I figured you can apply the great principle to movies, too. Lord of the Rings definitely falls into the category of great movies. So does the Chronicles of Narnia. Just about everybody I've talked to agrees with me on that. But one movie that almost no one I've talked to here at WLC has seen that I think is a great movie is Last of the Mohicans. That movie is fabulous (and not just because Eric Schweig, who plays Uncas, is very good-looking.) That movie has fantastic fight scenes and great music.

The thing is that it is a very intense movie. You have to watch it all the way through or it will drive you crazy.

I discovered that I can watch Netflix stuff on my iPad, and I found the movie and began watching it Friday night. It was getting right to the ante-climax (or the part right before the climax -- I made that up, so I don't know if ante-climax is a real term) when all of a sudden the movie disappeared. Frustrated, I went back to look for it, but it was gone from Netflix!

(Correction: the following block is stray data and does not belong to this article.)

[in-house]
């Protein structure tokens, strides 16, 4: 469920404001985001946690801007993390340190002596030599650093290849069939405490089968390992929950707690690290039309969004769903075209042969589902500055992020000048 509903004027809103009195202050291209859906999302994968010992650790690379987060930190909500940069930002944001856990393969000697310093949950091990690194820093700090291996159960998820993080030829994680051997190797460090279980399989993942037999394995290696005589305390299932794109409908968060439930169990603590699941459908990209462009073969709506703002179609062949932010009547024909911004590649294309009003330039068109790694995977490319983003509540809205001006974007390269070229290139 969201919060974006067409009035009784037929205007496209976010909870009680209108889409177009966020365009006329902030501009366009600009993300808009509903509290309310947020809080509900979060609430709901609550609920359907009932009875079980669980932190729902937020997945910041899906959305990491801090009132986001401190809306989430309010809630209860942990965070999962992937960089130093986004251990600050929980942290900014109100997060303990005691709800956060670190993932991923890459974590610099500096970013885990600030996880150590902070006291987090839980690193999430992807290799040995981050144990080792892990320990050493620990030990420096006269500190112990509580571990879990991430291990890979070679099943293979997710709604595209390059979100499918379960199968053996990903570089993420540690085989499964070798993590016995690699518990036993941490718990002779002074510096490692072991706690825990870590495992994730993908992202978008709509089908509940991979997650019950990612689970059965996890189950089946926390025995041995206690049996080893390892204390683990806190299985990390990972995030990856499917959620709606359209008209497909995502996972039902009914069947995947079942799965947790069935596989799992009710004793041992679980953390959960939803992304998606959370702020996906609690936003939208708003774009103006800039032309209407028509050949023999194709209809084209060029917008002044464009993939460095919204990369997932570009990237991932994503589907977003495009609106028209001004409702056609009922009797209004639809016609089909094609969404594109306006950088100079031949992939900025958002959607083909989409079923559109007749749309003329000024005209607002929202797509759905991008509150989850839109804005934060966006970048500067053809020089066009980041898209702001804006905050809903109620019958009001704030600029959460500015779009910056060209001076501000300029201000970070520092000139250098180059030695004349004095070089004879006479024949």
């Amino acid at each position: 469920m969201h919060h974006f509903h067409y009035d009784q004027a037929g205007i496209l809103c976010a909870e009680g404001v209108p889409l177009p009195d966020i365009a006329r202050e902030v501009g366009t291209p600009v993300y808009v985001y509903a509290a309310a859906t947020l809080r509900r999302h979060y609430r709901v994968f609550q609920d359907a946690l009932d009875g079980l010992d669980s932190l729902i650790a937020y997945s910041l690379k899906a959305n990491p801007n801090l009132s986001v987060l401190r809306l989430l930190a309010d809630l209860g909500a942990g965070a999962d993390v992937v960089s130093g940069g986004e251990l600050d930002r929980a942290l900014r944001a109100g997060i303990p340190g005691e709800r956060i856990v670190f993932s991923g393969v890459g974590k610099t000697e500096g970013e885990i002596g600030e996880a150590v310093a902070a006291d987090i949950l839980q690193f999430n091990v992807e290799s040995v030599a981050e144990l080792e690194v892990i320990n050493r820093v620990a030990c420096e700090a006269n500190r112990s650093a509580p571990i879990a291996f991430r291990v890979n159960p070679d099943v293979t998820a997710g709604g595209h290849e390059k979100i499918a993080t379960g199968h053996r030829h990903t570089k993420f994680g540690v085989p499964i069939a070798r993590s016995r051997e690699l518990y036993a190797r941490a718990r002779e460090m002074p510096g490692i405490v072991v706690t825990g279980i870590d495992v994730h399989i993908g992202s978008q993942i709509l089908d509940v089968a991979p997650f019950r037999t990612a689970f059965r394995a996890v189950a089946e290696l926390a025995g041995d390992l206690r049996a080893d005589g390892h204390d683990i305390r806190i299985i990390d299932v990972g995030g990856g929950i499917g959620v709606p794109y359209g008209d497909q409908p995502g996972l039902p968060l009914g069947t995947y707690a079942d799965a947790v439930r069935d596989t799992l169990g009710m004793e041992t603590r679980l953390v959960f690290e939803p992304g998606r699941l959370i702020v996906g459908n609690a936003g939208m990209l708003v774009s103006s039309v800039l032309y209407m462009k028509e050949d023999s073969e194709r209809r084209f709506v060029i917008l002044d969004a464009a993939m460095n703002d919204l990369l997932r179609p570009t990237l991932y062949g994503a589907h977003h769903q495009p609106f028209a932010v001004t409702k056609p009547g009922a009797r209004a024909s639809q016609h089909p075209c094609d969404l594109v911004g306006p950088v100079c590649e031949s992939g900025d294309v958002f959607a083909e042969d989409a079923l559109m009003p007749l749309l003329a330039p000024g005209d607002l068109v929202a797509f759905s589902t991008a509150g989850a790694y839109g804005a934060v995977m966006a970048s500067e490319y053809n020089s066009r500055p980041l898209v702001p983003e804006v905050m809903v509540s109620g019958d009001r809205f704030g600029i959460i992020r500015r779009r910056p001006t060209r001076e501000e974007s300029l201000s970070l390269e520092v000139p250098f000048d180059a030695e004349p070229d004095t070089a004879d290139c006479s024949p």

I'm sure some of you figured it out sooner than I did. As far as I can tell, Netflix rents its movies on a monthly basis. Friday night at midnight, it went from August to September. Last of the Mohicans is not available this month. GRRRR!

Thank goodness one of my friends let me borrow the DVD to finish watching it. As soon as I can get to a movie store somewhere, I am buying that movie. (Or Blu-ray, if it has Blu-ray. That way I can leave the Blu-ray with my parents and take the DVD to college.)

So, anybody who would like to add to the list of great movies, make a comment under this post!